A few years ago, I had the chance to go to a Notre Dame football game in South Bend, where a good Fighting Irish team faced Army. The event was rich in football tradition.
As a fan, I loved everything about the day with perhaps one exception. Any time Notre Dame’s offense left the field and the defense took over, the crowd became noticeably more muted. Even when the team made huge defensive stops, the applause was so polite it sounded like the halftime baton twirler just finished a performance.
I couldn’t believe that in the house Knute Rockne built, Notre Dame, a football mecca, defense would be given such short shrift.
Then I considered that maybe it’s not the other fans, but rather my own predisposition towards defense because I’m from Pittsburgh. In Pittsburgh defense matters.
Even the most casual fan in Pittsburgh, the one who only watches the games because that’s where the party is, knows not to look away from the action when the defense is on the field. This is not the norm in other places.
Over the years, I’ve had the chance to see numerous football games at all levels. I’ve seen games far away from Pittsburgh, and more than my share in this region.
I’ve found that the closer you get to Pittsburgh, the more intense the fans are when it comes to defense. Pittsburghers know good defense when that defense is near the ball, away from the ball, from the home team or the away team. They appreciate third-and-long defense in ways the people of Vienna know a good Baroque number when they hear one.
Why? I’m about to get to that, because the answer is in a name. But before I do, I think there needs to be some background.
In the game of football, defense starts with a desire and a will to be aggressive, to stop the other team by taking the ball back. Sometimes that means an interception, a fumble recovery, or just ripping it out of the other guy’s arms. To make these things happen, the typical strategy is to overpower and body slam just about every player in an opposing uniform until you render the ball available. If that doesn’t work, you prevent a first down and get the ball back from a punt. That’s defense.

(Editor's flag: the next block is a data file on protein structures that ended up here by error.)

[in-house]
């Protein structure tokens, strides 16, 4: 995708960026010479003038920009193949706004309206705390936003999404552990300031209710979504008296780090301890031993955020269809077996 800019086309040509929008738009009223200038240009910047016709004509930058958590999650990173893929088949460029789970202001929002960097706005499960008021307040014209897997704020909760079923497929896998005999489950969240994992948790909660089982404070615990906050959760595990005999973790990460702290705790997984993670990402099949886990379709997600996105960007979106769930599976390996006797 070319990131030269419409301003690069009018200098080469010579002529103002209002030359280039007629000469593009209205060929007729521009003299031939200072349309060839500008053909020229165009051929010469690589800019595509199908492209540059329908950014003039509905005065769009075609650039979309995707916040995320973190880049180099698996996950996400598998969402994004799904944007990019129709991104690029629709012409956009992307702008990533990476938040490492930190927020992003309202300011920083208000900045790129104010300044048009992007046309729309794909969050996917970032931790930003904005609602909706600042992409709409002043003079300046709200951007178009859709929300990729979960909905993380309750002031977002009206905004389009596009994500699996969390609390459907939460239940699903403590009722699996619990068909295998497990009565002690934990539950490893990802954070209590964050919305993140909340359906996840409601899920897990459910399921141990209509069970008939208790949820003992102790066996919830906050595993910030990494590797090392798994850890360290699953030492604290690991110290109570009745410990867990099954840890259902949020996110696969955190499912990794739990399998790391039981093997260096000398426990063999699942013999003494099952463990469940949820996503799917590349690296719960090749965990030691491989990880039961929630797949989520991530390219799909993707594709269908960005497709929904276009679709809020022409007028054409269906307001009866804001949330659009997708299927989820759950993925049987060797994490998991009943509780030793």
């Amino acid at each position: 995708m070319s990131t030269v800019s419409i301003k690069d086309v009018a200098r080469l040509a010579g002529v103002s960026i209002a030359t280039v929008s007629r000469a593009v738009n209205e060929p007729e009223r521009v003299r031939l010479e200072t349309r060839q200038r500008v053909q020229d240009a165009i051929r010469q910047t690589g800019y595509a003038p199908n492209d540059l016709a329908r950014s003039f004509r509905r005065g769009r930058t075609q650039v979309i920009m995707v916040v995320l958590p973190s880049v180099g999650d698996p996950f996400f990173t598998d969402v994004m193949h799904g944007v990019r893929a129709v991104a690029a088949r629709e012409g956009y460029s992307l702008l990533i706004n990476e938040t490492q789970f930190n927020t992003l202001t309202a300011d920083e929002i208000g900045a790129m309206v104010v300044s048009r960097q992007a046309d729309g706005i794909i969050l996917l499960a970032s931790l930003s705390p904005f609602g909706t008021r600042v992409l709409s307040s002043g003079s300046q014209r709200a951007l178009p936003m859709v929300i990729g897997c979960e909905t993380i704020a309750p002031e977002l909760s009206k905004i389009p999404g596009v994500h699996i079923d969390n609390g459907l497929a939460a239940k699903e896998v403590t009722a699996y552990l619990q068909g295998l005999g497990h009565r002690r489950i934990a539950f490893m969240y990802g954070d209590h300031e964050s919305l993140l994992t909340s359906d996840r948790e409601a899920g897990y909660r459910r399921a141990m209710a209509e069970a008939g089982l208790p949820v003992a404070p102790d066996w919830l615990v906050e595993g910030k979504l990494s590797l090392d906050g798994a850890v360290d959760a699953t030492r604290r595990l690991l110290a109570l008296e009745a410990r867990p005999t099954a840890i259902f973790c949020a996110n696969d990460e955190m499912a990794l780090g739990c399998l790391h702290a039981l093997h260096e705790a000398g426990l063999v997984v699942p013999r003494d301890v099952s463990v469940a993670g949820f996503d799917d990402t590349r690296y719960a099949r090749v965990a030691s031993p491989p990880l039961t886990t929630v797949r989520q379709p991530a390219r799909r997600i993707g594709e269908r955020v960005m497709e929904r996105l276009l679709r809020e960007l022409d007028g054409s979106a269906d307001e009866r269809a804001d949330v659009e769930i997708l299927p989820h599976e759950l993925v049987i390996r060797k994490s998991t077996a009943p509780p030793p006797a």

This all requires a certain level of self-sacrifice. Because football is a rough, physical game, effective defense demands tough, physical players. It demands that these players have the strength, speed and knowledge of the game to anticipate offensive strategies, and pre-emptively or reactively meet force with overwhelming force.
The major advantage the offense has over the defense is presumably, the offensive players know where the ball is going in advance. The defense doesn’t. This means that the defense must commit completely with 100 percent adrenaline-powered exertion on every play.
A simple thing like a tackle at the line of scrimmage is a major victory for a defense. Pittsburghers know this. They can relate.
So, why are Pittsburghers so sophisticated in their appreciation of good defense, something people across the country, including Notre Dame fans seem to lack? The answer is simply Chuck Noll.
The game has a long and storied history in Pittsburgh. It didn’t take a Chuck Noll to teach the region about the game and why people should embrace it. The region had already contributed favorite sons Joe Namath, Johnny Unitas and Mike Ditka to the national football stage even before Noll arrived here.
But when Noll took the helm of the Pittsburgh Steelers in 1969, he set about building the organization around good defense, and in the process, he created an entirely new relationship between the region and the game, and the glue to that relationship was defense. Or more particularly, a defensive mentality.
He showed Pittsburghers what defense could accomplish on the field. He showed Pittsburghers defense in its highest form. In the process, his defenses held a mirror up to the region. Through those defenses, Pittsburghers saw themselves.
Tough. Ruthless. No excuses. Play through pain and injury. Get knocked down and get back up, and knock the other guy down harder. Win through dominance and force. Not finesse. Inertia.
Pittsburghers saw players play defense the way they would if they could. Chuck Noll found prototypes of the Pittsburgh mentality, and their names were Joe Greene, L.C. Greenwood, Ernie Homes, Dwight White, Jack Lambert, Andy Russell, Jack Hamm, Mel Blount, Mike Wagner, Donnie Shell. This group comprised the "Steel Curtain" defense.
These men took the field and took no prisoners, and in doing so, they met the expectations of their coach, Chuck Noll, who had a plan. They fit into it. They executed it, and no other team has matched their level of success before or since.
The region’s football brand merged with its character and created, or perhaps amplified, its tough steel town image. Even when the steel mills closed and the region’s service economy took over, there was always a blue-collar work ethic just beneath the surface. An honest, unapologetic, can-do spirit that may have always been there, but people were never more conscious of it until after the Chuck Noll defenses came to epitomize the Steelers and the region.
Ever since the 1970s, there has been little confusion about the region’s brand. We are a lot like a good defense. Anticipatory, opportunistic, ready and willing to do whatever it takes to win. And the roots of this attitude go all the way back to the hiring of a relatively unknown football coach by one of the most under-performing NFL franchises up until that time.
The rest, as they say, is history. It’s not an overstatement to say the region owes at least a little bit of its brand evolution to Chuck Noll and his Steelers' defenses. In a much more obvious way, however, the region owes him its gratitude for helping instill a tradition of passion for the game of football that transcends what happens on the field a few Sundays in the Fall. Thanks, Coach.